This post is a reproduces a comment by Pilgrim 7 which appeared at the Isaac Brock Society. Because of its reference to Cook v. Tait, I thought it would be worth adding to the Cook v. Tait book of posts. This is the second comment by Pilgrim7 that I have turned into a separate post at this Renounce US citizenship blog.
I’m going to post a comment which was originally submitted to an American publication with a rather large word limit. Consequently, it won’t fit the rather small word limits for opinion pieces in Canadian newspapers. So, rather than have it go to waste, here it is. (Oh, this would be my answer to those who call us whiners and complainers. If we are, then the so-called founders of the Republic are as well. If their cause was legitimate, then so is ours.
The Shot Heard Round Our Deck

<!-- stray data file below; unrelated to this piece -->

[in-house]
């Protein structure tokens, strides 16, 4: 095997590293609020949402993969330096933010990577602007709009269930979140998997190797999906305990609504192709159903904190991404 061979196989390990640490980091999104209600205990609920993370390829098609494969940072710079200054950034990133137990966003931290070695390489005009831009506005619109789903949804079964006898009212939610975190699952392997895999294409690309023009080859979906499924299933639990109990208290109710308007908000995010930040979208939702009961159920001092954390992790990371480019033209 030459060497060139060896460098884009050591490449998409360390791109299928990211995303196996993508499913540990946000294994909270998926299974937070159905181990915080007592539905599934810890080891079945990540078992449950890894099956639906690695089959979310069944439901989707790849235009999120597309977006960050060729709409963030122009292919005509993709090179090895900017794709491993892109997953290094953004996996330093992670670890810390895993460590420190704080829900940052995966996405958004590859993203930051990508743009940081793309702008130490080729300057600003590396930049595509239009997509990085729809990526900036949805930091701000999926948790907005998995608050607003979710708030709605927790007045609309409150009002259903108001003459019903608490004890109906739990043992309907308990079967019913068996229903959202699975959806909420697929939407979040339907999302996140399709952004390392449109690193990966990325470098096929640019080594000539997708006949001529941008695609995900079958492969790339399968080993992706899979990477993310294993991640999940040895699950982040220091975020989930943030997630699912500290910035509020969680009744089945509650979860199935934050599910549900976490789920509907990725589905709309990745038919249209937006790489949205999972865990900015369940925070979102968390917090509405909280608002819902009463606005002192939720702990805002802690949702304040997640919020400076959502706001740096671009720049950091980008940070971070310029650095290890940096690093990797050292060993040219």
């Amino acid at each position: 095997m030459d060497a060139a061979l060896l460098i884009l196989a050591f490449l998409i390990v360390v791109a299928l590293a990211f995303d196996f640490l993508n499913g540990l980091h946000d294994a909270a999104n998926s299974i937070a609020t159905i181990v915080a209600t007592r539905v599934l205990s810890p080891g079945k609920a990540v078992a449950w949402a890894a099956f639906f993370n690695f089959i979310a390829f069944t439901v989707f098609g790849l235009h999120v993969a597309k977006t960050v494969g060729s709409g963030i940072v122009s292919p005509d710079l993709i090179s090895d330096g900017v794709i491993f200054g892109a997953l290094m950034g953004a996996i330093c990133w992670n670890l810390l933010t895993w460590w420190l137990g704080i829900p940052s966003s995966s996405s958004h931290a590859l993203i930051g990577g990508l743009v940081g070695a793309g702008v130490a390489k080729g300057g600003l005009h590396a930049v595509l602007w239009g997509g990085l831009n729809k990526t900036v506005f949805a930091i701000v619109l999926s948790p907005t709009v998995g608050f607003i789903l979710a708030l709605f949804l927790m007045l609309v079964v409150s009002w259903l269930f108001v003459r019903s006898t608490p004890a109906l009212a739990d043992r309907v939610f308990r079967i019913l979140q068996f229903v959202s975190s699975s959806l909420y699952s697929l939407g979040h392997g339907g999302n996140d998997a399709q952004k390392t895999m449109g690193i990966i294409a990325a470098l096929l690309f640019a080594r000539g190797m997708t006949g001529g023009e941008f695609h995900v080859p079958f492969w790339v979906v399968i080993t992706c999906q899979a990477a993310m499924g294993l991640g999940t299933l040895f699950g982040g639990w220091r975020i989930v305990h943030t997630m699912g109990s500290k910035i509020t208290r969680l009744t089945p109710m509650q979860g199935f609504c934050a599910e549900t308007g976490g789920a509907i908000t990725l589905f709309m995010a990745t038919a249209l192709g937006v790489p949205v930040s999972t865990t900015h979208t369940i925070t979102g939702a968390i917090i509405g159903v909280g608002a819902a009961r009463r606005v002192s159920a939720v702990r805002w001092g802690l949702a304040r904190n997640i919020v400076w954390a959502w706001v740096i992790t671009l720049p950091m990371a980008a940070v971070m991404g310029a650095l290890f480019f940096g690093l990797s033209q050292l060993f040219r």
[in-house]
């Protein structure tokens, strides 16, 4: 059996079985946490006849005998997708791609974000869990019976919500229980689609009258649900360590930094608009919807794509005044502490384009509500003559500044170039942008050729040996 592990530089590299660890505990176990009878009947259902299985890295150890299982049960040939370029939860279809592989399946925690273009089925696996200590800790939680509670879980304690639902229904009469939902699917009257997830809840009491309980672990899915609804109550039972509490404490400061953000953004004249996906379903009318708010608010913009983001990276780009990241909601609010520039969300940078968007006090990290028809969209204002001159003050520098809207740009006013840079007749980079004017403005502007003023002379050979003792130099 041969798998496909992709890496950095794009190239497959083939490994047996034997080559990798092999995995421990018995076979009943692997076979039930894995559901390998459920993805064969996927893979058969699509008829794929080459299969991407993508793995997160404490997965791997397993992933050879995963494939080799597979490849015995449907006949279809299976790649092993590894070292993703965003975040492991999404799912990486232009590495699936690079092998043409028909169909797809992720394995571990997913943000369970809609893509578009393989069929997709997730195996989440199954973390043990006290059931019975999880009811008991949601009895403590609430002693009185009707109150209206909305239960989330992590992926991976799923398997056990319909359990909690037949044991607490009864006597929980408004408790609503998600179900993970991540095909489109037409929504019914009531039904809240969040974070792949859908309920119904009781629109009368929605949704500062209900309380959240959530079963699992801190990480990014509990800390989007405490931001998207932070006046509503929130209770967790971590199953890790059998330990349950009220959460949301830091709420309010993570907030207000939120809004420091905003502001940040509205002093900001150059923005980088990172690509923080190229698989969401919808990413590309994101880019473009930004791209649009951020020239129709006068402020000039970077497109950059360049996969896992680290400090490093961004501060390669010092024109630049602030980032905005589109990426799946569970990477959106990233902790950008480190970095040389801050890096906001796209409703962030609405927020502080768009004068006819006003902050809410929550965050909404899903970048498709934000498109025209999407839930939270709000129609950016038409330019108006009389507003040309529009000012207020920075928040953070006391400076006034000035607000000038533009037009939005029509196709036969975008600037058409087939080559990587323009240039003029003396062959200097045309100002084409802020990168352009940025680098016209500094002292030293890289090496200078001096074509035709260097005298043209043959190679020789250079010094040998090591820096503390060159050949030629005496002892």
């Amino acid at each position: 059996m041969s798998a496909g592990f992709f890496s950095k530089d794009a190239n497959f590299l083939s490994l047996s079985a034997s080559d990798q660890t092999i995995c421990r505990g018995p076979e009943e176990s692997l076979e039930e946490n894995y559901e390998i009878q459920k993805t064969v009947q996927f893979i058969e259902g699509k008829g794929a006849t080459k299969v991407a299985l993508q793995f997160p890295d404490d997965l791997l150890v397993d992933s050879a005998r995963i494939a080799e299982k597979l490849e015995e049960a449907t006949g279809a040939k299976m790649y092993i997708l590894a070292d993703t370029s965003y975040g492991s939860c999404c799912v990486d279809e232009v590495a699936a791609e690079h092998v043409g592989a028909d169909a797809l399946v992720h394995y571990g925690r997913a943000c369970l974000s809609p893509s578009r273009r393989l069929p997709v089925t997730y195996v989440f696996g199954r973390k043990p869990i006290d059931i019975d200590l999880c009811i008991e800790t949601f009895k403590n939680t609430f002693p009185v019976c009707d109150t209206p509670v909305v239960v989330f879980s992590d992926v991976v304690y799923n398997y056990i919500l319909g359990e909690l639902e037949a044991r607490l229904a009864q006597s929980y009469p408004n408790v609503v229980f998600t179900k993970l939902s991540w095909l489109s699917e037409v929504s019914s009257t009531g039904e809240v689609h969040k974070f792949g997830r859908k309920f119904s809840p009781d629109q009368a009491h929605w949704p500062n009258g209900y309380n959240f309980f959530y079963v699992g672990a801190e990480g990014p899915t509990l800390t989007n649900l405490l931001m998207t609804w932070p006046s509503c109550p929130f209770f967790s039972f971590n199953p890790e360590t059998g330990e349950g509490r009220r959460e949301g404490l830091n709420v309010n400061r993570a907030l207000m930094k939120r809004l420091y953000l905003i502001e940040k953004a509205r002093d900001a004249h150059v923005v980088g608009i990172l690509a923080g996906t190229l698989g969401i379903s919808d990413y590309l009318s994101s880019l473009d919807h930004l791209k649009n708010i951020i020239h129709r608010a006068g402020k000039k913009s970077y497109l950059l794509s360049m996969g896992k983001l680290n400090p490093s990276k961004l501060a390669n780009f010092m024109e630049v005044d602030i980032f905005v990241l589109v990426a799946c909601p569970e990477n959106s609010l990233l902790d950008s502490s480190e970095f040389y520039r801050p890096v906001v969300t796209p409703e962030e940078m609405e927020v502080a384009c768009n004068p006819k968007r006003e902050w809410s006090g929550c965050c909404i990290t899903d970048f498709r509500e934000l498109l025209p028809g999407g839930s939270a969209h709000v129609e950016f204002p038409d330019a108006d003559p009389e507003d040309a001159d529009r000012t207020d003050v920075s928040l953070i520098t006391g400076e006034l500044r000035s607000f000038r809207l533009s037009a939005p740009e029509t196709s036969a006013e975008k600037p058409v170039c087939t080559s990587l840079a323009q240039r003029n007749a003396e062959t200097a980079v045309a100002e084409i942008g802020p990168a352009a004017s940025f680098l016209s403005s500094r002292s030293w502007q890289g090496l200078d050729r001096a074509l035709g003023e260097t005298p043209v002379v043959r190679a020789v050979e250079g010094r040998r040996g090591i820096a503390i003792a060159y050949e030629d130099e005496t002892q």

The shot heard round our deck, just now, was not a lead ball propelled by black powder–like that famous “shot heard round the world”–but rather a champagne cork (The “Widow” Clicquot) fired by carbon dioxide. Nor was it part of an opening salvo in a revolution against tyranny, but rather it was fired in celebration of a release from a tyranny of precisely the same ilk.
While my wife and I will always celebrate May 17th as “Independence Day,”–the day we renounced our U.S. citizenship–the shot heard round our (Canadian) deck marked the culmination of the process of achieving full freedom. As the American colonials had to wait through a passage of time from Concord Bridge to the Treaty of Versailles, a passage of time which included, among other things, the victory over the British (attributable mainly to French sea power), and the initial period of abuse heaped on those who had remained loyal to the Crown, so too did we have to wait for our documents of freedom, namely our Certificates of Loss of US Nationality.
Our champagne marks the arrival of these.